The audit is also rich in quotes from a wide variety of sources, among them one attributed to a middle school principal: “A lot of our math teachers are not certified in math. I put [my weakest] teacher with the low group because [the teacher] isn't strong in math." An administrator is quoted as saying that "Schools operate like independent districts," while a principal opines "I think every teacher is creating their own (math) curriculum." The auditors found that at one middle school, no math teachers were certified in secondary mathematics.
However, just a few years later, in 2003, in a report titled “EARLY SUCCESS PERFORMANCE PLAN: Educational Reform in the Montgomery County Public Schools” the district exulted “Achieve, Inc., an independent, nonprofit, bipartisan organization created by the nation's governors and business leaders following the 1996 National Education Summit, found that, overall, the MCPS Curriculum Frameworks in English and mathematics are comprehensive and contain the core knowledge and skills found in high-quality curriculum guides. In addition, their February 2003 report entitled Measuring Up: A Report on Education Standards and Assessment for Montgomery County, determined that the MCPS frameworks were rigorous and reasonable and, if strengthened in several key areas, could be on par with the best in the nation and the world.”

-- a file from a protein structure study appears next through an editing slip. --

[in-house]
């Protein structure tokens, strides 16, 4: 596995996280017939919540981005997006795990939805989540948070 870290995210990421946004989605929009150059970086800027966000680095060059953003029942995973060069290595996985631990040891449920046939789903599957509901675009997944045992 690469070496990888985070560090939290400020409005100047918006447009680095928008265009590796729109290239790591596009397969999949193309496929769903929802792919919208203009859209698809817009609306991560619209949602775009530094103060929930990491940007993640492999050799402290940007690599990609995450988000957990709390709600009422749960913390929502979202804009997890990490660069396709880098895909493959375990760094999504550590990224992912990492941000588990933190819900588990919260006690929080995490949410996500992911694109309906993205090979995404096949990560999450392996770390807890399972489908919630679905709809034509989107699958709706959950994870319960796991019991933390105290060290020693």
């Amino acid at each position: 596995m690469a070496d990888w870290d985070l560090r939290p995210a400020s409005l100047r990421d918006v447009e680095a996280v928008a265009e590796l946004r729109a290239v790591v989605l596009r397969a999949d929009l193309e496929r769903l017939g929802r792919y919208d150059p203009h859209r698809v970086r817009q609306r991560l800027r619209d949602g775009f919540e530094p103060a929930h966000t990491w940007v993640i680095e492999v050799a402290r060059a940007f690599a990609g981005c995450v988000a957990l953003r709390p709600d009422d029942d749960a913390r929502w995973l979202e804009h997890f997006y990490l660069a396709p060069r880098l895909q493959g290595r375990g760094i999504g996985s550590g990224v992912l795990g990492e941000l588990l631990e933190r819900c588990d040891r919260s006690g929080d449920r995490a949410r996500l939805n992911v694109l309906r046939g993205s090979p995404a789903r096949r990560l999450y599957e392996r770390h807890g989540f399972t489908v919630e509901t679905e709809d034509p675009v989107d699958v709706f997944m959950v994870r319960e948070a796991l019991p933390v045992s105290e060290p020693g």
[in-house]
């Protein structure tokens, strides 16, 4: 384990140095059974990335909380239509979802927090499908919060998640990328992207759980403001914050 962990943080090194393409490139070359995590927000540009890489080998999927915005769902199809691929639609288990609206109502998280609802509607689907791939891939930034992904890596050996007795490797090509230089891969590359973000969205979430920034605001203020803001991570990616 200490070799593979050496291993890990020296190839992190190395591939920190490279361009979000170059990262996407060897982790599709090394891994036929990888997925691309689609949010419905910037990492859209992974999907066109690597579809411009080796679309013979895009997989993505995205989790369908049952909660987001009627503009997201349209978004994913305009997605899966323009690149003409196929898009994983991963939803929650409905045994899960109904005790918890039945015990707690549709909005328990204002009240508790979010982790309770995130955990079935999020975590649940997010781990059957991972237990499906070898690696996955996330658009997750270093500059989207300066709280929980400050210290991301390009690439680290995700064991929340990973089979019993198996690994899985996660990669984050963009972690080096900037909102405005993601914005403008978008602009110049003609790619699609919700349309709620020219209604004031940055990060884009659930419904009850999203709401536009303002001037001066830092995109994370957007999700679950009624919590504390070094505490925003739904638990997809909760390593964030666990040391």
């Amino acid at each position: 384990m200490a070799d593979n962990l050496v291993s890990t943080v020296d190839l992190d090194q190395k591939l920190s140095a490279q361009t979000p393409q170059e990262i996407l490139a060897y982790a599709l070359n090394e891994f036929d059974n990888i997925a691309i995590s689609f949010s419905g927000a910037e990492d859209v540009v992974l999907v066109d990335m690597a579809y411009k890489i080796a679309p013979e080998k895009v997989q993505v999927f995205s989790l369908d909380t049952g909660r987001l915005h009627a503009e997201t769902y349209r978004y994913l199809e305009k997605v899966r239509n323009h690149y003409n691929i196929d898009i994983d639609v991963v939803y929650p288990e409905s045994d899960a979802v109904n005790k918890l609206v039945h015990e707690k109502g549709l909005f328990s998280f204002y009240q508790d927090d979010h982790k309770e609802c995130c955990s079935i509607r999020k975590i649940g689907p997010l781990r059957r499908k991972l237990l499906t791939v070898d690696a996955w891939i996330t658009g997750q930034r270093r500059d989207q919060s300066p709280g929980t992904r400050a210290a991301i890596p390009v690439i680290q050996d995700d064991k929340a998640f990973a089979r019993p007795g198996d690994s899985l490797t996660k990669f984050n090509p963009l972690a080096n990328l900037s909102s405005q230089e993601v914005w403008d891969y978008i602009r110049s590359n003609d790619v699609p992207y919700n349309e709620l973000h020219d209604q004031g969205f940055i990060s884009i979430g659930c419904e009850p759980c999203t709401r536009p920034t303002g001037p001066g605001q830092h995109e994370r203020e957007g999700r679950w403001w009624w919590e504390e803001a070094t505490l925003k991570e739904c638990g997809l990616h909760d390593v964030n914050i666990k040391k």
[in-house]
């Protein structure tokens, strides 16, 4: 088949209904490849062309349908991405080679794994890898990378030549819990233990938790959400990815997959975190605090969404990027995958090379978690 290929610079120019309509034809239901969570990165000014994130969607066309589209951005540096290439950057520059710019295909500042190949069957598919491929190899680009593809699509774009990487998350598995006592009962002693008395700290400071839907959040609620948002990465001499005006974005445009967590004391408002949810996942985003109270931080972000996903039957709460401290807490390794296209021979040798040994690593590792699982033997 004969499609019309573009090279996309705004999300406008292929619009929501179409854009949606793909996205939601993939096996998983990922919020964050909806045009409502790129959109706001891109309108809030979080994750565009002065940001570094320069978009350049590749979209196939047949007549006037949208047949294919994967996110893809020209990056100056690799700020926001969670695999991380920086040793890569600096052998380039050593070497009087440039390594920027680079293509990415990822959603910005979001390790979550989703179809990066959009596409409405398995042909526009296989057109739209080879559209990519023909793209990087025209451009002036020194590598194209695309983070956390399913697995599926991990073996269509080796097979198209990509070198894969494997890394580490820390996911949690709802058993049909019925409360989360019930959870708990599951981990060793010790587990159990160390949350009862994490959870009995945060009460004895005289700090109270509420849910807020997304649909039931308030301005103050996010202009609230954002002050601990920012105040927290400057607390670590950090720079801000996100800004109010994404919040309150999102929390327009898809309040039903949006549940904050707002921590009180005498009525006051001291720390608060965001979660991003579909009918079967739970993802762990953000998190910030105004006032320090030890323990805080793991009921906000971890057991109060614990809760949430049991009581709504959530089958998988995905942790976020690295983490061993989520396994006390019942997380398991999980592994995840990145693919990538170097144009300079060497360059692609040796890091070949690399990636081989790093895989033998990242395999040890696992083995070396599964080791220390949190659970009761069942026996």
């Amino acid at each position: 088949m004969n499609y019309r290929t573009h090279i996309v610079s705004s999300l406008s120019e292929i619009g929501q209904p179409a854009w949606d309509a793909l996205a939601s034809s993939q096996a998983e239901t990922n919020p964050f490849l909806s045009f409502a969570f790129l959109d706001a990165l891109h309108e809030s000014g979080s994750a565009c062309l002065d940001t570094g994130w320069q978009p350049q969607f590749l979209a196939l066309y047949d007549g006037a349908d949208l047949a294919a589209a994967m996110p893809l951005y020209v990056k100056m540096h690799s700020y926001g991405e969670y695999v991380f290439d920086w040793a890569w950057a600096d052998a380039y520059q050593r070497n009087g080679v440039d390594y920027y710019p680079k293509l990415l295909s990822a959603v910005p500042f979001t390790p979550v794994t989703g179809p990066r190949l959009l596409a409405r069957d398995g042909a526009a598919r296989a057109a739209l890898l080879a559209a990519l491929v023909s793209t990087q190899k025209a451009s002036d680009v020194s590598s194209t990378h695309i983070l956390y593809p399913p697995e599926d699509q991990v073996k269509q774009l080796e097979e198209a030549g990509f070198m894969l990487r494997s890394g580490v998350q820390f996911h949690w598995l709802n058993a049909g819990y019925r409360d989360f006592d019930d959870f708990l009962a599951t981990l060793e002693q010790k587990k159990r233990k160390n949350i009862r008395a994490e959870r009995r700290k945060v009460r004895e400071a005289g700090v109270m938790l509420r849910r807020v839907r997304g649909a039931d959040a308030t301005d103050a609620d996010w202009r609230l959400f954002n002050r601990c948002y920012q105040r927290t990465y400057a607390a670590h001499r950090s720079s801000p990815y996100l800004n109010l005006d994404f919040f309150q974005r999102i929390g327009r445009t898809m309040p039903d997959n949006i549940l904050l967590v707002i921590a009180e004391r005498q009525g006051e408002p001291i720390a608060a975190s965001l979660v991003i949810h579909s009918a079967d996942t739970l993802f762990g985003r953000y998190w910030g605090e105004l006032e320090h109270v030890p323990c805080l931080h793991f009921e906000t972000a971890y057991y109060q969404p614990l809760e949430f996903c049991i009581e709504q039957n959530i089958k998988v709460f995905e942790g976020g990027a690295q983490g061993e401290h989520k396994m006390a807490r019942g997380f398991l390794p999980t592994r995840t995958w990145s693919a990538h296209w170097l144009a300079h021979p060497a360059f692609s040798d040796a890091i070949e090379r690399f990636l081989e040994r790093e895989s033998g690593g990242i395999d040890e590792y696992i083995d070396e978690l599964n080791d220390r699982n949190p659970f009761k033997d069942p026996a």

In 2008–2009, a group of teachers, parents, principals, community members, and central office staff, handpicked in secret, gathered for 18 months to review the MCPS mathematics program. Their work resulted in a number of recommendations regarding curriculum, acceleration, system achievement targets, and professional development. The district then entered into an agreement with education publishing behemoth Pearson to sell its new curriculum, aligned with Common Core, across the nation. In a presentation titled, “Mathematics in Middle Grades,” MCPS claimed “All students will reach proficiency in math – Understanding, Computing, Applying, Reasoning, and Engaging (UCARE).” The popular narrative, promoted by the school system, was that “The MCPS mathematics program has been redesigned to reflect deeper understanding in mathematics.”
It was a tacit acknowledgement that the MCPS curriculum that predated the redesign did not provide the deep understanding in math that Common Core prescribed.
Could a school system that struggled with its original math curriculum successfully deliver a curriculum that required a deeper understanding of the subject matter?